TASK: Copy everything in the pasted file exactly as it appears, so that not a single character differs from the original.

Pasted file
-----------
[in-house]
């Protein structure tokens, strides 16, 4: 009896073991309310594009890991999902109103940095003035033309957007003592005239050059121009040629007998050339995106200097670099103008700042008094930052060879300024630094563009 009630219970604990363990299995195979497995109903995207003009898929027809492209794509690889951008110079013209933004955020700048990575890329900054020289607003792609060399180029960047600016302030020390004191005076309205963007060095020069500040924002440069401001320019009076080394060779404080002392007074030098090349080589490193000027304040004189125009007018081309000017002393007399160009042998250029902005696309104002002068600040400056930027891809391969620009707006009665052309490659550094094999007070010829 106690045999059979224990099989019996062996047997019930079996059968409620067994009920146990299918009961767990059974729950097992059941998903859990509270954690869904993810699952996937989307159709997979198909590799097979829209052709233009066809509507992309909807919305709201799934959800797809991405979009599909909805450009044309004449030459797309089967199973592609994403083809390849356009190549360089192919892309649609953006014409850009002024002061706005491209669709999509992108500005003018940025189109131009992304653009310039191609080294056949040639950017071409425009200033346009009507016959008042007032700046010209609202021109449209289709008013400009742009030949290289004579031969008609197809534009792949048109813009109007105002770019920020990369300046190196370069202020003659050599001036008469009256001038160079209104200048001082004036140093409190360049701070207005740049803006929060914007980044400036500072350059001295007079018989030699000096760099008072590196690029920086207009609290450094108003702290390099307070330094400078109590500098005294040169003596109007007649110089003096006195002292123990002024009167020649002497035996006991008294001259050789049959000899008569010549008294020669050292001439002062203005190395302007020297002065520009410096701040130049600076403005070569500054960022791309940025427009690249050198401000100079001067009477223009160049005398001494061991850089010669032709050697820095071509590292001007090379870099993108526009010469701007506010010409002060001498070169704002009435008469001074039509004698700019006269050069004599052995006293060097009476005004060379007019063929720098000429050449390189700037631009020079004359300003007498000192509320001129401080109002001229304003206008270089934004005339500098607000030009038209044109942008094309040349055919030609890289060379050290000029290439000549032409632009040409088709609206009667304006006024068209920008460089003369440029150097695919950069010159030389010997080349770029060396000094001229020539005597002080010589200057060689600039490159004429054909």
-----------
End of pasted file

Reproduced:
[in-house]
């Protein structure tokens, strides 16, 4: 009896073991309310594009890991999902109103940095003035033309957007003592005239050059121009040629007998050339995106200097670099103008700042008094930052060879300024630094563009 009630219970604990363990299995195979497995109903995207003009898929027809492209794509690889951008110079013209933004955020700048990575890329900054020289607003792609060399180029960047600016302030020390004191005076309205963007060095020069500040924002440069401001320019009076080394060779404080002392007074030098090349080589490193000027304040004189125009007018081309000017002393007399160009042998250029902005696309104002002068600040400056930027891809391969620009707006009665052309490659550094094999007070010829 106690045999059979224990099989019996062996047997019930079996059968409620067994009920146990299918009961767990059974729950097992059941998903859990509270954690869904993810699952996937989307159709997979198909590799097979829209052709233009066809509507992309909807919305709201799934959800797809991405979009599909909805450009044309004449030459797309089967199973592609994403083809390849356009190549360089192919892309649609953006014409850009002024002061706005491209669709999509992108500005003018940025189109131009992304653009310039191609080294056949040639950017071409425009200033346009009507016959008042007032700046010209609202021109449209289709008013400009742009030949290289004579031969008609197809534009792949048109813009109007105002770019920020990369300046190196370069202020003659050599001036008469009256001038160079209104200048001082004036140093409190360049701070207005740049803006929060914007980044400036500072350059001295007079018989030699000096760099008072590196690029920086207009609290450094108003702290390099307070330094400078109590500098005294040169003596109007007649110089003096006195002292123990002024009167020649002497035996006991008294001259050789049959000899008569010549008294020669050292001439002062203005190395302007020297002065520009410096701040130049600076403005070569500054960022791309940025427009690249050198401000100079001067009477223009160049005398001494061991850089010669032709050697820095071509590292001007090379870099993108526009010469701007506010010409002060001498070169704002009435008469001074039509004698700019006269050069004599052995006293060097009476005004060379007019063929720098000429050449390189700037631009020079004359300003007498000192509320001129401080109002001229304003206008270089934004005339500098607000030009038209044109942008094309040349055919030609890289060379050290000029290439000549032409632009040409088709609206009667304006006024068209920008460089003369440029150097695919950069010159030389010997080349770029060396000094001229020539005597002080010589200057060689600039490159004429054909």